Project of the Month: PUTSPACE

By Alison MacDermott

Posted: 11 April, 2022

HERA is pleased to present the next Project of the Month: PUTSPACE.

PUTSPACE examines public transport as one type of public space, challenging existing definitions of public space. It explores how public transport confronts citizens with social diversity, speaking of different types of ownership, surveillance, subversion, interaction and transformation of social norms.

The project aims to humanise transport research by studying diverse narratives, experiences and contestations of public transport as they have been unfolding in Europe since the eighteenth century. The project places public transport at the frontline of what is, can be, or should be public in the city.

Visiting the new tram in Tampere, Finland (September 2021). In August 2021, Tampere’s new trams started running and PUTSPACE went to have a look. Beyond taking a ride, we were interested in the Tampere Tram Network’s Art Project and met with its coordinator Laura Lehtinen. During the trip, we studied many of the art works created along the tramlines, including this electricity box decorated by PUTSPACE PhD student and artist, Aleksandra Ianchenko. [Photo Credits: Zeynep Ceren Akyüz Correia]

Project Name

Public Transport as Public Space in European Cities: Narrating, Experiencing, Contesting (PUTSPACE)

Project Team

  • Professor Tauri Tuvikene (Tallinn University, PL)
  • Associate Professor Jason Finch (Åbo Akademi University, PI)
  • Dr Wladimir Sgibnev (Leibniz Institute for Regional Geography, PI)
  • Dr Frédéric Dobruszkes (Université Libre de Bruxelles, PI)
  • Dr Silja Laine (Åbo Akademi University)
  • Dr Tonio Weicker (Leibniz Institute for Regional Geography)
  • Dr Wojciech Kębłowski (Vrije Universiteit Brussel)
  • Aleksandra Ianchenko (Tallinn University and Åbo Akademi University)
  • Louise Sträuli (Tallinn University and Université Libre de Bruxelles)
  • Adam Borch (Åbo Akademi University)

Describe your project development to date


Public transport has specific characteristics as a complex type of public space. While in many ways like a street or a square, PT is a space that is different in its intensity (a space of close encounters with associated difficulties in disentangling from others); in the importance of trust (which you need to have towards others in confined spaces); in its unavoidability (a very diverse public space, which people not only want to use but have to use); and in its spectacularity (related to the future scenarios and city visions attached to new PT infrastructures).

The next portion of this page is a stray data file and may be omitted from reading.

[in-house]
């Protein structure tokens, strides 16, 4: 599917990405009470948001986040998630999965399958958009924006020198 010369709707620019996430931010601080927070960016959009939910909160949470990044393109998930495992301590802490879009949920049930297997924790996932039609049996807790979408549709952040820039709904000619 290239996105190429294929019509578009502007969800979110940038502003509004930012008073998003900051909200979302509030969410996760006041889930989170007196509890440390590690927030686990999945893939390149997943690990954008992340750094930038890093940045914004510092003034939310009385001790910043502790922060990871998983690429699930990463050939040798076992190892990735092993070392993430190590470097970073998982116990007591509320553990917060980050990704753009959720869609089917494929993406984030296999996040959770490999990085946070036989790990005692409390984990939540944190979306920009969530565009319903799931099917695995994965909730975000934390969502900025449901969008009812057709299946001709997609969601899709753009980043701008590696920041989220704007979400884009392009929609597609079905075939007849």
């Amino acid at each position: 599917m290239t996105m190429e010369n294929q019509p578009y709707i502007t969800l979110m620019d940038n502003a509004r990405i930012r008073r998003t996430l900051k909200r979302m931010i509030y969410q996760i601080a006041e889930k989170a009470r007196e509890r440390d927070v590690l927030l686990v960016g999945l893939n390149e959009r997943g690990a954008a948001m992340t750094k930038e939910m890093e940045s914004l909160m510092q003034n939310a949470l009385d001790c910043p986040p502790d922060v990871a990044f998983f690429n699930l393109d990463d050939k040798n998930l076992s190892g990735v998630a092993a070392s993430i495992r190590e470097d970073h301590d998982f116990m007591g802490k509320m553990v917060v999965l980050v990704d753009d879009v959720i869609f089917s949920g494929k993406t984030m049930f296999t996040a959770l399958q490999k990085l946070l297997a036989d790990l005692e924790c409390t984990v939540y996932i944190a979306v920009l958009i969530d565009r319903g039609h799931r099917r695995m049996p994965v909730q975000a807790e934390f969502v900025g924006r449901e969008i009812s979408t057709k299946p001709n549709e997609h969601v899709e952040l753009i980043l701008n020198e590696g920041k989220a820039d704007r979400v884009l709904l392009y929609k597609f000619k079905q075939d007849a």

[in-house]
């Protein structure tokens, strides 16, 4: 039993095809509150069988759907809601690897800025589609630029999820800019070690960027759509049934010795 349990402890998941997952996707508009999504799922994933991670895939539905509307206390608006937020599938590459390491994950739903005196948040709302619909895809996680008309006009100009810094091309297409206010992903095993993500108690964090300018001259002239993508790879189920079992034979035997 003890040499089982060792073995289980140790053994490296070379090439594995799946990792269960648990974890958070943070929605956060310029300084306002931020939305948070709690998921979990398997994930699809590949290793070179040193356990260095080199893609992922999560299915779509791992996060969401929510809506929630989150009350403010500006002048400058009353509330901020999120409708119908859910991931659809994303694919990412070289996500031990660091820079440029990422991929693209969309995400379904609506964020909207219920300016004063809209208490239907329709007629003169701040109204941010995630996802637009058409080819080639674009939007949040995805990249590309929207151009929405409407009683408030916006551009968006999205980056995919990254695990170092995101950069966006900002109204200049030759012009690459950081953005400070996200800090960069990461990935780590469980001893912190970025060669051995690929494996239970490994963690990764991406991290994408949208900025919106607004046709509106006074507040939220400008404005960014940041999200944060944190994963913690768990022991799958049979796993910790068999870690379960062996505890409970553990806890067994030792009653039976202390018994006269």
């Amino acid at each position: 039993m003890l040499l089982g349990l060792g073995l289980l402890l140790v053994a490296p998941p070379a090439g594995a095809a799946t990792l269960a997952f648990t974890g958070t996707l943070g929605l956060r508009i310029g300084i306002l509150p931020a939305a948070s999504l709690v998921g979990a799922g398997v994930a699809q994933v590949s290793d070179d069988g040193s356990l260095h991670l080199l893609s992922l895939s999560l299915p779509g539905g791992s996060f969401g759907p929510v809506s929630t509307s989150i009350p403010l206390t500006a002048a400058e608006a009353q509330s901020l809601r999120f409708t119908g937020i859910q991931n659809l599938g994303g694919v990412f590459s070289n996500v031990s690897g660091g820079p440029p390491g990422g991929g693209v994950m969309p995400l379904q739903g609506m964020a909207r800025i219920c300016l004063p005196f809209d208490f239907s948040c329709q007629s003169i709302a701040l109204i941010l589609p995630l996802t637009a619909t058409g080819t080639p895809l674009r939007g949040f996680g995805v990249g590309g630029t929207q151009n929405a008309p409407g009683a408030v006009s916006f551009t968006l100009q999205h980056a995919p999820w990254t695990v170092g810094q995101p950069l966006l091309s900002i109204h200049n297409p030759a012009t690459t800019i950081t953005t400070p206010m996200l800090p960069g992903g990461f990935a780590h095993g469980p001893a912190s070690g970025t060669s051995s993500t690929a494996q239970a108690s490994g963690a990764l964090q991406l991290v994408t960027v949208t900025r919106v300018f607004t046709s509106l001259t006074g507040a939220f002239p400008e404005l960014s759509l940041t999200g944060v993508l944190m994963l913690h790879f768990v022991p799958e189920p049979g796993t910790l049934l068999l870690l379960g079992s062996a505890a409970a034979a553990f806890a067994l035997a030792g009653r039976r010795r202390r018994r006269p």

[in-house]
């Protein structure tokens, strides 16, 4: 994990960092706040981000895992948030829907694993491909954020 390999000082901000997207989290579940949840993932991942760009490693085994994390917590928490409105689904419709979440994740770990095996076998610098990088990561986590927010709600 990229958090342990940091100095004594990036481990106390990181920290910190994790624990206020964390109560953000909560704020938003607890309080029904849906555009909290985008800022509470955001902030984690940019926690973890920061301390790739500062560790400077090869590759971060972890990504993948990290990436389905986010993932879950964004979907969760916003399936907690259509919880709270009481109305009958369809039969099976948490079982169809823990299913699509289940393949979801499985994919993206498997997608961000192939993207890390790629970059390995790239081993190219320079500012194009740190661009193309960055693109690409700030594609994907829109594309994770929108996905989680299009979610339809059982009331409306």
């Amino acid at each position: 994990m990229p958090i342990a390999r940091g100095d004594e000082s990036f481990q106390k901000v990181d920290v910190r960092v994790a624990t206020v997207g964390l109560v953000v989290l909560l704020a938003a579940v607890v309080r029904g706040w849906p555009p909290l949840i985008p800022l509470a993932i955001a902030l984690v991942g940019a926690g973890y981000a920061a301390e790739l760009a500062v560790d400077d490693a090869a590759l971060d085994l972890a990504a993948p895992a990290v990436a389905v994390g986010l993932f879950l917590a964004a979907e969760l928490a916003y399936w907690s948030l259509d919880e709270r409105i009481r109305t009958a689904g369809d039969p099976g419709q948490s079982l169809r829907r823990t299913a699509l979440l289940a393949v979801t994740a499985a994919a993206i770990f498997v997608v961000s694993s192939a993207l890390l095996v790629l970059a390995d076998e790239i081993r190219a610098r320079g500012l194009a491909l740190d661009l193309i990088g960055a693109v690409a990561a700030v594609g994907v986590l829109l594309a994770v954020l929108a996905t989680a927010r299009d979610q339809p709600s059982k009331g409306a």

PUTSPACE has investigated how to move beyond technological approaches to public transport in different ways. It has shown, firstly, the experience of public transport as affected by COVID-19, the ways in which minorities experience public transport, and not necessarily as convivial and inclusive space, and how art conceptualises atmospheres of vehicles. Nevertheless, experiences are political, and behavioural, attitudinal and atmospheric elements of experience on public transport are crucial in achieving a more socially just, inclusive and resilient urban future. Secondly, historical narratives interact with those of contemporary ones in imaginations of tram-based futures: trams are making a comeback in many places such as in London and face multiple narratives about potential historical revival in cities such as Turku. Thirdly, the publicness of public transport is shaped by various policy factors, importantly by that of price. We thus have highlighted various justice elements that relate to fare-free travel in Tallinn as well as experiences of fare evasions in Brussels. Moreover, public transport visions compete with one another constituting a contested field.